Read: Apple’s Mobile Gaming Gold Rush


Back when PayPal was just starting to get popular, they had a Palm app that let you beam money directly to another person via the infrared to their own Palm. It was quite the convenient little system but they ended up yanking it long before they were a glint in eBay’s eye. I don’t know why.


There is a mobile micropayment system available today from a company called TreasureCom. Any website (merchant) selling products/services may sign up on the company’s site. Once the merchant is setup (provided with a merchant number) customers of TreasureCom’s services can then make real time purchases, using their registered mobile phone, at the merchant’s website.

One of the advantage to a customer using the service is that the customer does not have to provide either TreasureCom or the merchant with a credit/debit card or bank account information at any time during the process. A customer can push funds (without exposing bank information) from his bank account directly to his mobile phone account at mWorldPay. In addition the customer may use cash and purchase at a retail location a prepaid disposable telephone like card with predemoninated amount and use text messaging to transfer the funds from the disposable card to the mWorldPay account. The customer then uses the funds in the mWorldPay account to make a purchase.

Some of the advantages to the merchant is that (a) the merchant can accept micropayment, (b) there is no chargeback (c) their is comprehensive reporting available (d) the maximum cost to the merchant is 1%.

Dan Udey

@Yuvamani Apple may not be paypal, but the suggestion isn’t that Apple become a third-party payment provider, but rather that Apple provide a built-in interface for first-party payment arrangements.

The ability to instantly enable purchases inside of any app that wants it, just like any app can implement location-based services, is a phenomenal one. Giving developers a quick-and-easy API to what could essentially be micropayments (or macropayments) could potentially be very lucrative.

If Apple wanted to allow it, this could expand out dramatically in several directions. Heck, Amazon could even write an Amazon app that let you buy things from your handheld and pay them from your iTunes account (impractical, but possible). Adding money to your Starbucks card or transit pass would be another great problem-solver.

Ohad Eder Pressman

Good direction, definitely an opportunity for creating a new market.

Three points though:
* It seemed like the app-buying mechanism was piggy-backed onto the existing iTunes system (I get receipts for free items, etc). How smooth will the transition be to an in-app model?
* Apple needs to rid itself of requesting user’s iTunes password every time they do something. I don’t know if they need to defend themselves from 1-click patents but they need to take out this extra step, or at least allow us (I couldn’t find a way to kick it out).
* How will revenues be split? 70%-30% like the existing model? I’d call it unfair towards developers, yet if its not the same as the existing models Developers will be taking advantage of that which will hurt Apple in the longer term…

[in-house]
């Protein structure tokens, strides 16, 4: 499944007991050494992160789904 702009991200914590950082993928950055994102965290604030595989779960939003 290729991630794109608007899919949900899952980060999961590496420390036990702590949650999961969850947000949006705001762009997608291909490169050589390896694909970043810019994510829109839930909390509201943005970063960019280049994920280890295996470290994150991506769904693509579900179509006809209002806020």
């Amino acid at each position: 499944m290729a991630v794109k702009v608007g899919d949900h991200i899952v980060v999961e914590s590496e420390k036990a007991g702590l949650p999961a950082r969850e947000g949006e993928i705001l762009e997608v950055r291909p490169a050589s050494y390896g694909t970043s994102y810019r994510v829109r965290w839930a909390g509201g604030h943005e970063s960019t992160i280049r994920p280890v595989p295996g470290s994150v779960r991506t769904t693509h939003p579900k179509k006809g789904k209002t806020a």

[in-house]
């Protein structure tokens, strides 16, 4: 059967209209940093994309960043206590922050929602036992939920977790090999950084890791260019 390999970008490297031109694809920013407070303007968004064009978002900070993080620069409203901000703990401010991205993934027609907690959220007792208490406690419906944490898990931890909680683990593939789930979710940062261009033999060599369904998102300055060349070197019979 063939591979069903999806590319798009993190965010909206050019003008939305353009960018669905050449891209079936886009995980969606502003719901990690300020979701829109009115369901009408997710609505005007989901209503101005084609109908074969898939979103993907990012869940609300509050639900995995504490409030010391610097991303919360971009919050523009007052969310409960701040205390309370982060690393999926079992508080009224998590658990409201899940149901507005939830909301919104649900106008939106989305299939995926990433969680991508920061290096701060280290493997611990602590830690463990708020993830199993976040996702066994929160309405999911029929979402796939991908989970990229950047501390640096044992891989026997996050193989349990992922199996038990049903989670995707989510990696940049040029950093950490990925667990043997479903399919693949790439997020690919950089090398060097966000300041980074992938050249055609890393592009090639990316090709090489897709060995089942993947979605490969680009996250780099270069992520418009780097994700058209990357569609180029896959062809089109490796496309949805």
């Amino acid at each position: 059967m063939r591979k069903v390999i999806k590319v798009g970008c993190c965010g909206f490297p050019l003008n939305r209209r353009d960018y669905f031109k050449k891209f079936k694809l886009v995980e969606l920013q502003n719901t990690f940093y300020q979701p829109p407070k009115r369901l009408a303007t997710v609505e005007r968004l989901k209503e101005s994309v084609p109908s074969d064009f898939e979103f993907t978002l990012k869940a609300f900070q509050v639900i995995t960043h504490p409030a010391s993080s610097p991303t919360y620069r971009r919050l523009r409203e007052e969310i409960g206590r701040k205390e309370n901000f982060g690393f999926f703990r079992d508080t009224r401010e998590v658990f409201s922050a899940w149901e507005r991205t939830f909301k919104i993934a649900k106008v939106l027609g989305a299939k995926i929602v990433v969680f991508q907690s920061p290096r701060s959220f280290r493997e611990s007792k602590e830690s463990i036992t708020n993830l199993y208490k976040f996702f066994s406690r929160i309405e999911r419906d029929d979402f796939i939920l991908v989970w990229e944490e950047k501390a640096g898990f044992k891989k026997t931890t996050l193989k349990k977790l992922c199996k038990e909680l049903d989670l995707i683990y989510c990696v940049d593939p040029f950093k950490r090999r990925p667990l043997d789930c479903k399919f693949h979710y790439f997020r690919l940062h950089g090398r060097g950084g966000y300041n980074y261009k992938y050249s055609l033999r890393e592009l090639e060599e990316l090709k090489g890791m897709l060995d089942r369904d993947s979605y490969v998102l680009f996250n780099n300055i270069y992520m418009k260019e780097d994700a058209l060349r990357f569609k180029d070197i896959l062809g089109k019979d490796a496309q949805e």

Ted Rheingold

Narendra you are definitely seeing the future. It’s such a natural expansion and I have to agree. Apple will of course be hyper aware of who they allow to access such a service, but even if it starts with 20 apps (movies, amazon, donate to Red Cross) they’ll get to games eventually.

Android will also not be scared to go where Apple isn’t. Google is desperate to find a new revenue stream to finally match adsense and I bet they’re willing to dive in whole hog.


Interesting post but why would it need to be apple. Micropayments and payments processing is a big business. You already have Paypal, Amazon and Google Checkout in it among others.

Mike did make a point about apples liability. Apple can create a payments platform like paypal (iTunes and Appstore are not paypal ) but it does not exist yet.

Even if it did exist why would a developer use Apple payments when there are so many competitors out there? Apple takes a nice 30% cut (which is significantly more than a payments processor) Paypal and Amazon would definitely offer better terms. ..

Appstore is succesful because of a variety of reasons. Convenience is high on the agenda but most of the money I have spent on the appstore is for games and the quality of games which exist. People pay money for games on any platform. It is a well known business. The point I am making is that Appstore is not just succesful because it abstracts payments away or the fact that I have an account with apple … As a dev trying to make micropayments money I would use Amazon payments etc .. It would be also nice for Amazon payments to launch a library to enable this …


I think Mike really nailed it on the head with his last point. There’s already minor security issues being discovered, as apps try to do all they can on the device, including getting permissions that native apps have. To allow for transactions in developer apps allows for a lot of incentive to create exploits and steal real money, not just data. For that reason, it would be a really long time before you’d get something like transactions in developer-created applications, if ever.


Very interesting. I think you are on to something.

I would very much like to use my iPhone as a form of payment – I know this do this in other parts of the world. I’d love to be able to wave my phone to buy a cup of coffee or a book.

Mike Cerm

If the best example that you can think of is a gambling application, then you’re crazy if you think that Apple would ever allow this.

However, if properly implemented, this could be great for Apple’s bottom-line. This wouldn’t be the first hugely lucrative opportunity that Apple has passed up. Steve Jobs has his own plan, and it’s neither governed by logic, nor by consumer demand.

Furthermore, I don’t think that Apple would want to get further even deeper into the businesses of the people who write apps. They already have to bear responsibility for any errant app that ends up in the marketplace. If any app had the ability to charge you money for goods or services, that would open Apple up to more liability. I just don’t think they want that.